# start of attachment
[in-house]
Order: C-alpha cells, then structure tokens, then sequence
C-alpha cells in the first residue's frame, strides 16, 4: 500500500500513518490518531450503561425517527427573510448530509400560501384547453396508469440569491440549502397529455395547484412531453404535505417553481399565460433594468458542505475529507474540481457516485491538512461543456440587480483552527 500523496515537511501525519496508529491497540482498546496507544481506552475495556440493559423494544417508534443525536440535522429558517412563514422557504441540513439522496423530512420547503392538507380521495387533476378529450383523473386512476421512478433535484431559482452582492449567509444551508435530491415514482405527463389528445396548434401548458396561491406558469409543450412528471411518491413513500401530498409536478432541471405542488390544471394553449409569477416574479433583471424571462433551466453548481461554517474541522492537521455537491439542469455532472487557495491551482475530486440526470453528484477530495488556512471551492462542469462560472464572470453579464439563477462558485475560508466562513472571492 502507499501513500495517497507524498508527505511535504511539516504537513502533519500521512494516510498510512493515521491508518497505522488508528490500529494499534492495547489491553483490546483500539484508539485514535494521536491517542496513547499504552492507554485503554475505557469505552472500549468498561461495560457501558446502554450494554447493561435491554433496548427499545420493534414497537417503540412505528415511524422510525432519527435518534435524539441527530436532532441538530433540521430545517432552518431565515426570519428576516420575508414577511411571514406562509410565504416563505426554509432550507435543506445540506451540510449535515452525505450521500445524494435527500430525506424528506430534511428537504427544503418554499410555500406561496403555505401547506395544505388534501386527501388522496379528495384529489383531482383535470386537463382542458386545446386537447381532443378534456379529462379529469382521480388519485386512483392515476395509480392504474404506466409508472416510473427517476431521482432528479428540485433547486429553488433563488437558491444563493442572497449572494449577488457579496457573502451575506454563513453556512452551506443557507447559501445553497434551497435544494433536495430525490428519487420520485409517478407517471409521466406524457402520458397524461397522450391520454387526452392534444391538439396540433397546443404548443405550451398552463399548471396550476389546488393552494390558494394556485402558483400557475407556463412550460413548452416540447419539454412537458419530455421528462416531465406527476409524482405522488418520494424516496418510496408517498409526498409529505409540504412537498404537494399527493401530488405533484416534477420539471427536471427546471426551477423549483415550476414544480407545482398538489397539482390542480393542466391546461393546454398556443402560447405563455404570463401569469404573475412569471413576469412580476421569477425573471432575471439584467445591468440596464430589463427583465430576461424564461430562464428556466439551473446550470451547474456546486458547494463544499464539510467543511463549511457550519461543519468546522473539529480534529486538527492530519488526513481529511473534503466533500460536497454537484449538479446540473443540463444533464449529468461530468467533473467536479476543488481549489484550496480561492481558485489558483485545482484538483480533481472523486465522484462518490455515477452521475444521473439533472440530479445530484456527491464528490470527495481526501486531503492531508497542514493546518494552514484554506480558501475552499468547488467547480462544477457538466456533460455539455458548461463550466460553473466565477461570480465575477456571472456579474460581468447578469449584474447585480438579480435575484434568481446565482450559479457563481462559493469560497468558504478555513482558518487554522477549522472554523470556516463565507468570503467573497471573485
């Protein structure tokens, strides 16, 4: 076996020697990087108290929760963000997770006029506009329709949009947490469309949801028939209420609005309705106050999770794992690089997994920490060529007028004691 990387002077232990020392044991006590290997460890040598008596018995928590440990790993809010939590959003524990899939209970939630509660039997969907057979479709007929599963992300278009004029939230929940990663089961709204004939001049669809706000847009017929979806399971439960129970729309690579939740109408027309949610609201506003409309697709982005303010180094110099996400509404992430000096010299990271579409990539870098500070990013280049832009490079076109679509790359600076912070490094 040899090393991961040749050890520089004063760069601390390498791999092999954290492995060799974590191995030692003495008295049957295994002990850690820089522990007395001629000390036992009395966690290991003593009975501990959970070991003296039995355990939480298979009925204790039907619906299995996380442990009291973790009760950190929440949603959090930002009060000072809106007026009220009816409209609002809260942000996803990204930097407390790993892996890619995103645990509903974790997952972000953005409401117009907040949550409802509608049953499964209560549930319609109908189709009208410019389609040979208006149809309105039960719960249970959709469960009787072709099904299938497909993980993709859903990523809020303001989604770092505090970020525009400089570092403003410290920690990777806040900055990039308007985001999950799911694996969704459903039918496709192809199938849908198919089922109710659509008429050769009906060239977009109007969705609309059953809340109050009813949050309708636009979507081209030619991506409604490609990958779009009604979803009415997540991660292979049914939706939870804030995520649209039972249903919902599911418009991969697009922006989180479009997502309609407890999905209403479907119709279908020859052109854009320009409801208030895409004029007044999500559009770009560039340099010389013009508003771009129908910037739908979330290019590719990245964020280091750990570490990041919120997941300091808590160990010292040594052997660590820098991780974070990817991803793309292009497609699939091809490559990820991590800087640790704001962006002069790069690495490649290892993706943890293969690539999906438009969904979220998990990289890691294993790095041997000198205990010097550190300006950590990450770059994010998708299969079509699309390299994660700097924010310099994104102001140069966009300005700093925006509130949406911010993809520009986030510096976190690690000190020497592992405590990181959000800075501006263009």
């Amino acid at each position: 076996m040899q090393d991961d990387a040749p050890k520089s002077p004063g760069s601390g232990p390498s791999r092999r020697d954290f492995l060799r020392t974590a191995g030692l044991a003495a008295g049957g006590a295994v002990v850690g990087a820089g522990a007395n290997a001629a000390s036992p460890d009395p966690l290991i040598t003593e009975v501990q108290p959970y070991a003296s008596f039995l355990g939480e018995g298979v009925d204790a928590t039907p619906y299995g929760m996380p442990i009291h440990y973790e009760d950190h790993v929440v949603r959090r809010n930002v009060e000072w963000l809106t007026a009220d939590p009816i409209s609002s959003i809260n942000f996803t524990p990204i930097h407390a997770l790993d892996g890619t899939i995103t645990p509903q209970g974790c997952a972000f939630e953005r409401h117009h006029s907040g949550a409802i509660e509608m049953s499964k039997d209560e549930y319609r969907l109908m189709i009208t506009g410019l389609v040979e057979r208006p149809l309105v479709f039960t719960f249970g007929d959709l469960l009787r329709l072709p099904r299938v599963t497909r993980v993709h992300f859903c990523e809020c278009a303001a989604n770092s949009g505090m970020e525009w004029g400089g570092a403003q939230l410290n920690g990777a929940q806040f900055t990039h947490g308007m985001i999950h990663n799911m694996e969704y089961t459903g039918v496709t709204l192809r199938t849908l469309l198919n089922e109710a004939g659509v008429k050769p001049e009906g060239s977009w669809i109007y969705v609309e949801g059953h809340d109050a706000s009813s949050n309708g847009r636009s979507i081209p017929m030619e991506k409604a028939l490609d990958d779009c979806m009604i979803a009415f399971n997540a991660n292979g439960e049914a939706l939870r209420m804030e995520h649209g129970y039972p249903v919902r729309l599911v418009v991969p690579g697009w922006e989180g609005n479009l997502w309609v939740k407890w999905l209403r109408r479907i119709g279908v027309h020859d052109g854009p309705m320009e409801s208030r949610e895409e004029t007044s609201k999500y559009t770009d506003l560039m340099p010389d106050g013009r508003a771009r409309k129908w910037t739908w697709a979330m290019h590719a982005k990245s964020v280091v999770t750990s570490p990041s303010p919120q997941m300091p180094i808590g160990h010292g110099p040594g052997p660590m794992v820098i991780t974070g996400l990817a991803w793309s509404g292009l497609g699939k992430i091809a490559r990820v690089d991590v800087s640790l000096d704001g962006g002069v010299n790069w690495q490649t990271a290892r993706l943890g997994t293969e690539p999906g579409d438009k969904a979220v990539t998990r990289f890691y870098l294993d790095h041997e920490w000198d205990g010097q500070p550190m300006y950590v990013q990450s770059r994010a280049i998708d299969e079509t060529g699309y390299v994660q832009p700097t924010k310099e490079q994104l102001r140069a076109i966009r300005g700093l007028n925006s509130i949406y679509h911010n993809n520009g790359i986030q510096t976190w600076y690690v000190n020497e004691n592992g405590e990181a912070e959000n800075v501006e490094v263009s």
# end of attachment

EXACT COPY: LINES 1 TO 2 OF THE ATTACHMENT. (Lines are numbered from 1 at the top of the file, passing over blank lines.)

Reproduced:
[in-house]
Order: C-alpha cells, then structure tokens, then sequence